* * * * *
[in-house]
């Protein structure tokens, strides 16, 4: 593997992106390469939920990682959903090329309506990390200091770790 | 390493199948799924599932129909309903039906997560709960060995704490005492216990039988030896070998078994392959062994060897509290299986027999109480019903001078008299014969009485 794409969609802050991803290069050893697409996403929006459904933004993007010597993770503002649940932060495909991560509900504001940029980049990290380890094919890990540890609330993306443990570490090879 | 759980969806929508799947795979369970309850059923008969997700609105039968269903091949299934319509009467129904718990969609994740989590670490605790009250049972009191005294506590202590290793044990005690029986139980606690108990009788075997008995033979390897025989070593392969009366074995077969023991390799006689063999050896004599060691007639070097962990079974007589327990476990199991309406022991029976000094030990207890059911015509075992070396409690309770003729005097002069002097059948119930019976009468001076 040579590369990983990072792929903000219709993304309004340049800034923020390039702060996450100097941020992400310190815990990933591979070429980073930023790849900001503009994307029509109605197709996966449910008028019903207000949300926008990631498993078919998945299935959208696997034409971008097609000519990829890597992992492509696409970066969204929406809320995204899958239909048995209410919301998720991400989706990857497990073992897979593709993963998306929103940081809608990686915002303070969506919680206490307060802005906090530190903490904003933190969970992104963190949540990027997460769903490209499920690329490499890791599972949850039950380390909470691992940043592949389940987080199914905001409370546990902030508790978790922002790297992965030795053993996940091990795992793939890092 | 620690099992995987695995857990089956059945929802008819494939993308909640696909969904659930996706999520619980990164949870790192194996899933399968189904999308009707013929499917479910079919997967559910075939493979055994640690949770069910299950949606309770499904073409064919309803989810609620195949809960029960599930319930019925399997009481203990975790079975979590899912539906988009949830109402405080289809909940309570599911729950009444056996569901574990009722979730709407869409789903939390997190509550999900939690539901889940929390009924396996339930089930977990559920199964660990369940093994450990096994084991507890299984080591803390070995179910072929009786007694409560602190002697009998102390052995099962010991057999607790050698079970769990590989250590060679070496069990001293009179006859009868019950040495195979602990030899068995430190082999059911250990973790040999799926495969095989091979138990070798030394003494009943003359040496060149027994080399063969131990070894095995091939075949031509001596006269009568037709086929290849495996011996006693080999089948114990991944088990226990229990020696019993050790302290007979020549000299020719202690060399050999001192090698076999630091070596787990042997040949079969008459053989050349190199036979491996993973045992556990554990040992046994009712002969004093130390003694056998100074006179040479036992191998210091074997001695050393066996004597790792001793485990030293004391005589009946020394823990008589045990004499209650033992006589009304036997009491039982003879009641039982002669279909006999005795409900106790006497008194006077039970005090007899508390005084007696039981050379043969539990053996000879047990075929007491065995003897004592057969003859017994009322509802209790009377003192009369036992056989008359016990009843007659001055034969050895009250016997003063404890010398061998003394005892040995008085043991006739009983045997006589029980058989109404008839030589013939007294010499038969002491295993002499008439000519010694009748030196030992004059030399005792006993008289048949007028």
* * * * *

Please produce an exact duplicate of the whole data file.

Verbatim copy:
[in-house]
């Protein structure tokens, strides 16, 4: 593997992106390469939920990682959903090329309506990390200091770790 | 390493199948799924599932129909309903039906997560709960060995704490005492216990039988030896070998078994392959062994060897509290299986027999109480019903001078008299014969009485 794409969609802050991803290069050893697409996403929006459904933004993007010597993770503002649940932060495909991560509900504001940029980049990290380890094919890990540890609330993306443990570490090879 | 759980969806929508799947795979369970309850059923008969997700609105039968269903091949299934319509009467129904718990969609994740989590670490605790009250049972009191005294506590202590290793044990005690029986139980606690108990009788075997008995033979390897025989070593392969009366074995077969023991390799006689063999050896004599060691007639070097962990079974007589327990476990199991309406022991029976000094030990207890059911015509075992070396409690309770003729005097002069002097059948119930019976009468001076 040579590369990983990072792929903000219709993304309004340049800034923020390039702060996450100097941020992400310190815990990933591979070429980073930023790849900001503009994307029509109605197709996966449910008028019903207000949300926008990631498993078919998945299935959208696997034409971008097609000519990829890597992992492509696409970066969204929406809320995204899958239909048995209410919301998720991400989706990857497990073992897979593709993963998306929103940081809608990686915002303070969506919680206490307060802005906090530190903490904003933190969970992104963190949540990027997460769903490209499920690329490499890791599972949850039950380390909470691992940043592949389940987080199914905001409370546990902030508790978790922002790297992965030795053993996940091990795992793939890092 | 620690099992995987695995857990089956059945929802008819494939993308909640696909969904659930996706999520619980990164949870790192194996899933399968189904999308009707013929499917479910079919997967559910075939493979055994640690949770069910299950949606309770499904073409064919309803989810609620195949809960029960599930319930019925399997009481203990975790079975979590899912539906988009949830109402405080289809909940309570599911729950009444056996569901574990009722979730709407869409789903939390997190509550999900939690539901889940929390009924396996339930089930977990559920199964660990369940093994450990096994084991507890299984080591803390070995179910072929009786007694409560602190002697009998102390052995099962010991057999607790050698079970769990590989250590060679070496069990001293009179006859009868019950040495195979602990030899068995430190082999059911250990973790040999799926495969095989091979138990070798030394003494009943003359040496060149027994080399063969131990070894095995091939075949031509001596006269009568037709086929290849495996011996006693080999089948114990991944088990226990229990020696019993050790302290007979020549000299020719202690060399050999001192090698076999630091070596787990042997040949079969008459053989050349190199036979491996993973045992556990554990040992046994009712002969004093130390003694056998100074006179040479036992191998210091074997001695050393066996004597790792001793485990030293004391005589009946020394823990008589045990004499209650033992006589009304036997009491039982003879009641039982002669279909006999005795409900106790006497008194006077039970005090007899508390005084007696039981050379043969539990053996000879047990075929007491065995003897004592057969003859017994009322509802209790009377003192009369036992056989008359016990009843007659001055034969050895009250016997003063404890010398061998003394005892040995008085043991006739009983045997006589029980058989109404008839030589013939007294010499038969002491295993002499008439000519010694009748030196030992004059030399005792006993008289048949007028």